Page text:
**Frequency Response Gain**plot helps you determine the frequency band over which you want to maximize scaling.For SISO systems, this plot shows the gain of your model. For MIMO systems, the plot shows the principle gain (largest singular value) of your model.

The

**Frequency Response Accuracy**plot allows you to view the accuracy tradeoffs for your model when maximizing accuracy in a particular frequency bands.This plot shows the following information:

Relative accuracy of the response of the original unscaled model in red

Relative accuracy of the response of the scaled model in blue

Best achievable accuracy when using independent scaling at each frequency in brown

When you compute some model characteristics, such as the frequency response or the system zeros, the software produces the exact answer for some perturbation of the model you specified. The

*relative accuracy*is a measure of the worst-case relative gap between the frequency response of the original and perturbed models. The perturbation accounts for rounding errors during calculation. Any relative accuracy value greater than`1`

implies poor accuracy.### Tip

If the blue Scaled curve is close to the brown Pointwise Optimal curve in a particular frequency band, you already have the best possible accuracy in that frequency band.

You can change the limits of the plot axis to view a particular
frequency band of interest in the Scaling Tool GUI. To view a particular
frequency band, specify the band in the **Show response in
the frequency band** fields.

This action updates the frequency axis of the Scaling tool to show the specified frequency band.

To return to the default display, select the **Auto** check
box.

To adjust the frequency band where you want maximum accuracy,
set a new frequency band in the **Maximize accuracy in the
frequency band** fields. You can visualize accuracy tradeoffs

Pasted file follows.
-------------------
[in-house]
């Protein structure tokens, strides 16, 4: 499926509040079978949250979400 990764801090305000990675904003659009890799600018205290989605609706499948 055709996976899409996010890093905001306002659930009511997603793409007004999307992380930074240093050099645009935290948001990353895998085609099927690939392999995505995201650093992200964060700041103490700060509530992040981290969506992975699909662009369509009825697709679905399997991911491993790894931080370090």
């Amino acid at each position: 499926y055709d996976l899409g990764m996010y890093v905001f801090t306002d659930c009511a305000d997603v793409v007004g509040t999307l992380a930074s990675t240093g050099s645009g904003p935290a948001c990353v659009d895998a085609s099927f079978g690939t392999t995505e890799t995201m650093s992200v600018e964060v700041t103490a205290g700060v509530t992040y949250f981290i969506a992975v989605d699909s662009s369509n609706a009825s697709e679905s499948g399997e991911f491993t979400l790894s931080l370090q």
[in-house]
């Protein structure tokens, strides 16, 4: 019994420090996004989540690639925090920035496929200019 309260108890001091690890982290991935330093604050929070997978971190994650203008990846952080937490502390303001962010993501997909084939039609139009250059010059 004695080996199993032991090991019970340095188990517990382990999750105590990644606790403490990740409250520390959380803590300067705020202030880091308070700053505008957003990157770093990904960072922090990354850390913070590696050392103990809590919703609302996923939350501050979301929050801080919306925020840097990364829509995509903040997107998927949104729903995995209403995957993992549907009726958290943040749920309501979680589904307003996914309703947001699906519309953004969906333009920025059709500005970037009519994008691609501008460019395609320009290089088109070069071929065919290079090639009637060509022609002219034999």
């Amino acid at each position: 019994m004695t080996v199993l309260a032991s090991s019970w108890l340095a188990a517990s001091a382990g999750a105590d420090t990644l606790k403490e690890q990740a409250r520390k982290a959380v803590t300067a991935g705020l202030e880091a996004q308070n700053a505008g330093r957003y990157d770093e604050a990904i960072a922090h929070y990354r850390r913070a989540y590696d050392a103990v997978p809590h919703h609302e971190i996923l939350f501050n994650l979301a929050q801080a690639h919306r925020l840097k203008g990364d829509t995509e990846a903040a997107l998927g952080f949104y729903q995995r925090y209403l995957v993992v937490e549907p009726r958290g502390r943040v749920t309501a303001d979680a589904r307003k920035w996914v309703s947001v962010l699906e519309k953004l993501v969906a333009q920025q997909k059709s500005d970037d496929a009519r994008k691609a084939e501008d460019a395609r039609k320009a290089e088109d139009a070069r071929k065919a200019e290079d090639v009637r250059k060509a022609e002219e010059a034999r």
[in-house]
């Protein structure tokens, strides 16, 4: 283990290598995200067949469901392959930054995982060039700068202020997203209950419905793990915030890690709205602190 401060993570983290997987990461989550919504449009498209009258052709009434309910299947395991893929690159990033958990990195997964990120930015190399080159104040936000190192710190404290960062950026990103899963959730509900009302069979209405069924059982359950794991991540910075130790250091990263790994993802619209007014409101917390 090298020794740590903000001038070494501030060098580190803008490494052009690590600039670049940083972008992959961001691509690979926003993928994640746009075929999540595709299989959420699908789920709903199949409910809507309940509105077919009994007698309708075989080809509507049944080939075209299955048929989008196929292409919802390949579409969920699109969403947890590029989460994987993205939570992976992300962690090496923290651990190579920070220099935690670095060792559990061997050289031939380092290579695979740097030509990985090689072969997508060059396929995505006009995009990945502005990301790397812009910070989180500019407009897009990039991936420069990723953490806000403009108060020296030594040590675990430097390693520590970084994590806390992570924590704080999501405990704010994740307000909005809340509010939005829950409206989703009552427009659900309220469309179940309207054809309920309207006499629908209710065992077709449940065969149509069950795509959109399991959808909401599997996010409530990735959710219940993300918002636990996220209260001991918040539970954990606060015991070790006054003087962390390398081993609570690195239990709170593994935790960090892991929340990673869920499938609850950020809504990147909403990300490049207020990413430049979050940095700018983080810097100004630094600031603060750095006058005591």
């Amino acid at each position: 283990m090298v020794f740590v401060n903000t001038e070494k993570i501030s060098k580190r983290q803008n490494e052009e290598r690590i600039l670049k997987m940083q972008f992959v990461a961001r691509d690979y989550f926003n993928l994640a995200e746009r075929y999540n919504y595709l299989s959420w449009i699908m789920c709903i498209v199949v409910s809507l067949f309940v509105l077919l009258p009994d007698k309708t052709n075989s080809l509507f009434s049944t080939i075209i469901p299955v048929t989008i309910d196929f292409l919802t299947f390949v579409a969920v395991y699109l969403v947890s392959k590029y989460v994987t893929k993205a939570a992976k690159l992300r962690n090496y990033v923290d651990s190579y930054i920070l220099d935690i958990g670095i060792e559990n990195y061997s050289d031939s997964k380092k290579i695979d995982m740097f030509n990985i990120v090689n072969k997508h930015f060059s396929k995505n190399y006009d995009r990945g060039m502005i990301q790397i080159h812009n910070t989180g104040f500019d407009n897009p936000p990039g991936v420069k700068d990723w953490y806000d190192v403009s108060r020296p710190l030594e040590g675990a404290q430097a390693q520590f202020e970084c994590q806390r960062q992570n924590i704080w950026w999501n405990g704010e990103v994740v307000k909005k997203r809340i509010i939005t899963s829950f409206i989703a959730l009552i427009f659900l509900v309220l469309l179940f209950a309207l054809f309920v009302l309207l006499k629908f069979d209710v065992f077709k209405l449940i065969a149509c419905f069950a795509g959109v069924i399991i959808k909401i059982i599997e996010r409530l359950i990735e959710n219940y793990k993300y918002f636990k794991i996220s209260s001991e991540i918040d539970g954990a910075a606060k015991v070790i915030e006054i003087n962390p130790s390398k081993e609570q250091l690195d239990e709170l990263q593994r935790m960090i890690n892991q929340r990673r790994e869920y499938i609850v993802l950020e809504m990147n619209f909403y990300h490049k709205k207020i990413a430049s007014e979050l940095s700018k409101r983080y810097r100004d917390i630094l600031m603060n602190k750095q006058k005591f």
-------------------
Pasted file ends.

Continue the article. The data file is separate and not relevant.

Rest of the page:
by trying out different frequency bands and viewing the resulting
relative accuracy across the frequency band of interest.

You can use the **Frequency Response Gain** plot,
which plots the gain of your model, to view the dynamics in your model
to help determine the frequency band to maximize accuracy.

Each time you specify a new frequency band, the **Frequency
Response Accuracy** plot updates with the result of the new
scaling. Compare the Scaled curve (blue) to the Pointwise Optimal
curve (brown) to determine where the new scaling is nearly optimal
and where you need more accuracy.

To return to the default scaling, select the **Auto** check
box.

When you find a good scaling for your model, save the scaled model as follows:

Click

**Save Scaling**.This action opens the

**Save to Workspace**dialog box.In the

**Save to Workspace**dialog box, verify that any of the following items you want to save are selected, and specify variable names for these items.Scaled model

Scaling information, including:

Scaling factors

Frequencies used to test accuracy

Relative accuracy at each test frequency

For details about the scaling information, see the

`prescale`

reference page.

Click

**OK**.This action sets the State-Space (@ss) object

`Scaled`

property of your model to true. When you set this property to`True`

, the Control System Toolbox algorithms skip the automated scaling of the model.